According to PitchBook, the median valuation for these companies in the US has increased twofold to $60.6m since 2010.

It is not just large start-ups where valuations have increased on the back of growing interest. Early-stage companies in the US that are ready to operate but have yet to begin commercial sales had a median valuation of $8.9m in 2010. By 2016, this number had soared to $22m.

In Europe, these numbers are much smaller: early-stage companies have a median valuation of $8m currently, while later-stage companies are worth $21m.

The lower valuations in Europe are partly due to the fact that there is less money available to invest in start-ups, says Mr Khaliq, who adds that there is 14 times more capital in venture capital funds aimed at later-stage financing in the US than in Europe.

European investors also tend to be more conservative when it comes to investing in start-up companies, says Manish Madhvani, co-founder and managing partner of GP Bullhound, an investment bank.

When European investors invest in a start-up, they like to see strong revenues and the opportunity for these to grow further, he says. In the US, in contrast, revenues have often tended to be lower, despite the high valuations.

This has lead some to predict that a tech bubble is emerging in the US that could lead to unicorpses — dead unicorns.

Mr Madhvani says: “The US did reach levels of excess that were much too high in terms of valuations. In Europe, because the pool of capital is less, the bar was higher and the valuations, for the most part, tended to be lower.”

But there are few traditional asset managers that invest in tech start-ups in Europe.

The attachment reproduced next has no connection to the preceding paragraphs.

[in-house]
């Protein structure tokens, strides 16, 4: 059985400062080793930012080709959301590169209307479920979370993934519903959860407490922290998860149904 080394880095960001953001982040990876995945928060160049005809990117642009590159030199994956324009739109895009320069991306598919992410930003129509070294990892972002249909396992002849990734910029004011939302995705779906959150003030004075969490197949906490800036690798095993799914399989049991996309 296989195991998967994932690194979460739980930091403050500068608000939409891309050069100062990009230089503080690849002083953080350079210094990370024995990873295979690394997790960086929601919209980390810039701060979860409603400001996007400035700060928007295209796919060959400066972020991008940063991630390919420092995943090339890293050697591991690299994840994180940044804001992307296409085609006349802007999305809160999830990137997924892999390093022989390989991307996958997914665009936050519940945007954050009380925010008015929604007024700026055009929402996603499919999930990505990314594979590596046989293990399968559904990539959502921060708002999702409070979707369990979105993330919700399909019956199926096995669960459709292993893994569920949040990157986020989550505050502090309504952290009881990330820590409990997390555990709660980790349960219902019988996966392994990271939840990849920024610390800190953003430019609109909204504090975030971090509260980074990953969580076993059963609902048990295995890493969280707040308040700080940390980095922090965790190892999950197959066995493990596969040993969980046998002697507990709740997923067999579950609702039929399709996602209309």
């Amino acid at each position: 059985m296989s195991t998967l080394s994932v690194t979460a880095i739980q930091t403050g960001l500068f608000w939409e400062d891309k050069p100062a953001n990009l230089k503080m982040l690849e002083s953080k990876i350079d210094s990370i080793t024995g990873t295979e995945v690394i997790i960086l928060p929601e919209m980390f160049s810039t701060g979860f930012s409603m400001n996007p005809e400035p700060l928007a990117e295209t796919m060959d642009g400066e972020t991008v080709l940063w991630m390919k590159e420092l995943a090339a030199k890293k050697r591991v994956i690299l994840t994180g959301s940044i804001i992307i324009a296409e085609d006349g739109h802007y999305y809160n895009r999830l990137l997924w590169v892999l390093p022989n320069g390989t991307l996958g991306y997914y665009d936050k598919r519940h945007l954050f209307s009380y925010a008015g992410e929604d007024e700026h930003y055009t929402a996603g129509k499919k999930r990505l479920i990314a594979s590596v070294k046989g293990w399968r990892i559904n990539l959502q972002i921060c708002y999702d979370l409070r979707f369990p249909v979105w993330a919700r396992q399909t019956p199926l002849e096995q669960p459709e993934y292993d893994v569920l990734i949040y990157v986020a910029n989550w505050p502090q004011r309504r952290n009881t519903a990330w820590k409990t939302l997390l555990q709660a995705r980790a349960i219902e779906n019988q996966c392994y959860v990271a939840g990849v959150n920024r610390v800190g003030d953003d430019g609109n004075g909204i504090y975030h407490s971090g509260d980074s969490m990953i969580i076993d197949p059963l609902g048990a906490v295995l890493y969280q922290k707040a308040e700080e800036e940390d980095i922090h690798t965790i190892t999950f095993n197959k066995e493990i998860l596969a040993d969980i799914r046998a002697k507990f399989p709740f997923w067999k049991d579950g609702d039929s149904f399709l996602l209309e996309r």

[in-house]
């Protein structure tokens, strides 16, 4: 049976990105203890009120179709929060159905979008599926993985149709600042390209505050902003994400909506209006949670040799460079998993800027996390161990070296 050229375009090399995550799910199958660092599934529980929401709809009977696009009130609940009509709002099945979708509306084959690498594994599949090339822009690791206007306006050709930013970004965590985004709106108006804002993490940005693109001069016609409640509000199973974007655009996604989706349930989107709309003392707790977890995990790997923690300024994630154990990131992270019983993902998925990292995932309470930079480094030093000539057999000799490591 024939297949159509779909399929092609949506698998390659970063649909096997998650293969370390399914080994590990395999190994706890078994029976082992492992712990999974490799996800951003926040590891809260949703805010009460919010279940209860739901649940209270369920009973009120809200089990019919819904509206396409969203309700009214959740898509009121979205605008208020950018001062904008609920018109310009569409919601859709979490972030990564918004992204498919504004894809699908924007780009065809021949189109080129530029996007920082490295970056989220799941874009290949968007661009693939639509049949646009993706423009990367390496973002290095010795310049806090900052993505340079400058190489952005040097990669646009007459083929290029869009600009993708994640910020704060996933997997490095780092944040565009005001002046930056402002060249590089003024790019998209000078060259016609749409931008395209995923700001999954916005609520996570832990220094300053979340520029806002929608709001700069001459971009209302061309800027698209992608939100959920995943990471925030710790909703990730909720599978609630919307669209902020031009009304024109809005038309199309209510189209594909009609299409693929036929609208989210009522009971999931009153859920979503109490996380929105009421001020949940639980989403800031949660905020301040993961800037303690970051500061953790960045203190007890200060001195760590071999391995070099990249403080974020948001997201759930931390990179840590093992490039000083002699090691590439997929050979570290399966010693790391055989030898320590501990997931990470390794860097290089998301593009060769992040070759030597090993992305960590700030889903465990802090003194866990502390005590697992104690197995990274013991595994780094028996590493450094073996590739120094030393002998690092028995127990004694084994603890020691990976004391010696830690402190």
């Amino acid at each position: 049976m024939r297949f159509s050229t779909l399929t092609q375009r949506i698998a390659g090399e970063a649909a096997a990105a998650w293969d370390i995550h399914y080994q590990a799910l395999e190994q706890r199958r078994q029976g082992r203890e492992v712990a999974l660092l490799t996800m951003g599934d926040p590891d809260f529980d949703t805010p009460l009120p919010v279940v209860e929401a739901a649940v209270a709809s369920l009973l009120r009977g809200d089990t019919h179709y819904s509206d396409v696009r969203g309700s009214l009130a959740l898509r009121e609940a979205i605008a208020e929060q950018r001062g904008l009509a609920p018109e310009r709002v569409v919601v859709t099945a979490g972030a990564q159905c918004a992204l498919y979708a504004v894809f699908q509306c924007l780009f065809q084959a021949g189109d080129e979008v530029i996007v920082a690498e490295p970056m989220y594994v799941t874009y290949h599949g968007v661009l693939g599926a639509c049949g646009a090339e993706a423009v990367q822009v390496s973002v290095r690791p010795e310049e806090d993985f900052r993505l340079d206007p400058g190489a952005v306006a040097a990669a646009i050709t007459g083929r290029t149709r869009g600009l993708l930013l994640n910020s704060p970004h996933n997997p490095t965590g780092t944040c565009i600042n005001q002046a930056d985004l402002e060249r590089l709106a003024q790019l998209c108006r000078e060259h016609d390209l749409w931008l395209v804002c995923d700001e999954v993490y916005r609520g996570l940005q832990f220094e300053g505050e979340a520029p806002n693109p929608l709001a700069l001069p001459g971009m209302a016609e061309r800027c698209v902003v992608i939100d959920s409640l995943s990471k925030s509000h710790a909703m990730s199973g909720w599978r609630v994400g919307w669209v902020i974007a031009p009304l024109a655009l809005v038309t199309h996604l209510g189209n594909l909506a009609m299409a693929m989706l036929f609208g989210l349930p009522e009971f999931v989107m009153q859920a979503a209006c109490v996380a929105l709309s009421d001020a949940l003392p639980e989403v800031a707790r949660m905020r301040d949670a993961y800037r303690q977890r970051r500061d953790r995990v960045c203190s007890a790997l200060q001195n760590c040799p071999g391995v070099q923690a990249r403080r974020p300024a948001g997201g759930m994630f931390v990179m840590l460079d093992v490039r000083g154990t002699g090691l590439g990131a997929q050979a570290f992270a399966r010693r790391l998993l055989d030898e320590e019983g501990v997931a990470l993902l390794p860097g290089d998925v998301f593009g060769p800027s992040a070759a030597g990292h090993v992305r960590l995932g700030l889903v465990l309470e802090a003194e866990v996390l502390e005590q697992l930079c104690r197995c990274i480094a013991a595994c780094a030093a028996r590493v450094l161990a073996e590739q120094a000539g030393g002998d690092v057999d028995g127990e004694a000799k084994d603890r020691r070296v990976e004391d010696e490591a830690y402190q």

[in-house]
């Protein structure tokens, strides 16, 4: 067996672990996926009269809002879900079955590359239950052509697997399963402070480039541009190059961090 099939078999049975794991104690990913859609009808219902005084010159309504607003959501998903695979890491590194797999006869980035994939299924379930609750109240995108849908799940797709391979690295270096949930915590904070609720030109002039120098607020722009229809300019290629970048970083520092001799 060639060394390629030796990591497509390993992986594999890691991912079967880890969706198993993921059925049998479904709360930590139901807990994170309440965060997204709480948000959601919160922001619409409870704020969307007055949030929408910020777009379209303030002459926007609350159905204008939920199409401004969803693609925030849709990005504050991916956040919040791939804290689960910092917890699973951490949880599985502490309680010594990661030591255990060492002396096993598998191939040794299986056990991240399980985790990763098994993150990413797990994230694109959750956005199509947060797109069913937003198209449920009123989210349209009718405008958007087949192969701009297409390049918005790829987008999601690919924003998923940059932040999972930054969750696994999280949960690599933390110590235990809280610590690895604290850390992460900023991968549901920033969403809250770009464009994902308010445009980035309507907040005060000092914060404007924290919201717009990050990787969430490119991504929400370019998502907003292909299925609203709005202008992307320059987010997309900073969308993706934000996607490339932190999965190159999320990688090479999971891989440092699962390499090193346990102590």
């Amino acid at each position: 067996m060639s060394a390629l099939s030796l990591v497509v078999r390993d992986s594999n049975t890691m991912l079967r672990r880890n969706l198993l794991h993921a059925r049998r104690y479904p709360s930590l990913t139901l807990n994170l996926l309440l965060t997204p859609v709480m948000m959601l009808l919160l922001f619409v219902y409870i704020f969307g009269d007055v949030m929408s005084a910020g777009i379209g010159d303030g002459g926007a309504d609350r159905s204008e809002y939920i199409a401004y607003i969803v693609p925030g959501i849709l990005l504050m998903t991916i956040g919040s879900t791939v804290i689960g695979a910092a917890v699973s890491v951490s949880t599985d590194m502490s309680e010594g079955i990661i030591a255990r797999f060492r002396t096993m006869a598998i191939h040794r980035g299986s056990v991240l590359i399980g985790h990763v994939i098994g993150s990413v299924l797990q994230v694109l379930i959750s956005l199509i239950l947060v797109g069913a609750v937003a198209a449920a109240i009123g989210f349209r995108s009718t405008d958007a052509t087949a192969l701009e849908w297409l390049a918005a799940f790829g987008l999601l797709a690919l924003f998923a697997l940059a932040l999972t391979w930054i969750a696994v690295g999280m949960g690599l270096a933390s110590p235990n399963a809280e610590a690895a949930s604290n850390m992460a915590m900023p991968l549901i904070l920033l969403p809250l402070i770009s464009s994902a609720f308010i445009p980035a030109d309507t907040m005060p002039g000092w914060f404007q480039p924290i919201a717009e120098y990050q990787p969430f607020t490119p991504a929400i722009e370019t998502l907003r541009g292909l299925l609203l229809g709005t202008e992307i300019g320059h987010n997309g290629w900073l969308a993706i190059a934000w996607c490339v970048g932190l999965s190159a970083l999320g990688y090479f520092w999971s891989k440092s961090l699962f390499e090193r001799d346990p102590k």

The rare exceptions include Baillie Gifford, the Edinburg-based fund house with £123bn in assets under management, and Artemis, the Scottish manager. Both invested in Skyscanner in January.

Baillie Gifford has also backed several other unicorns, including Spotify, the music-streaming app, HelloFresh, the food-delivery start-up, and Anaplan, the software company.

Matthew Wong, research analyst at CB Insights, a venture capital database, says Europe’s private companies face a tougher challenge than their counterparts in the US and Asia when it comes to raising money.

“We have seen several prominent asset managers, including BlackRock and Temasek [the Singaporean state investment company], invest in European unicorns, but not to [the same] degree as in the US and Asia,” he adds.

Mr Khaliq expects fund managers’ interest in European unicorns to rise, because they risk missing out on some of the fastest-growing businesses in the region if they continue to shun private companies.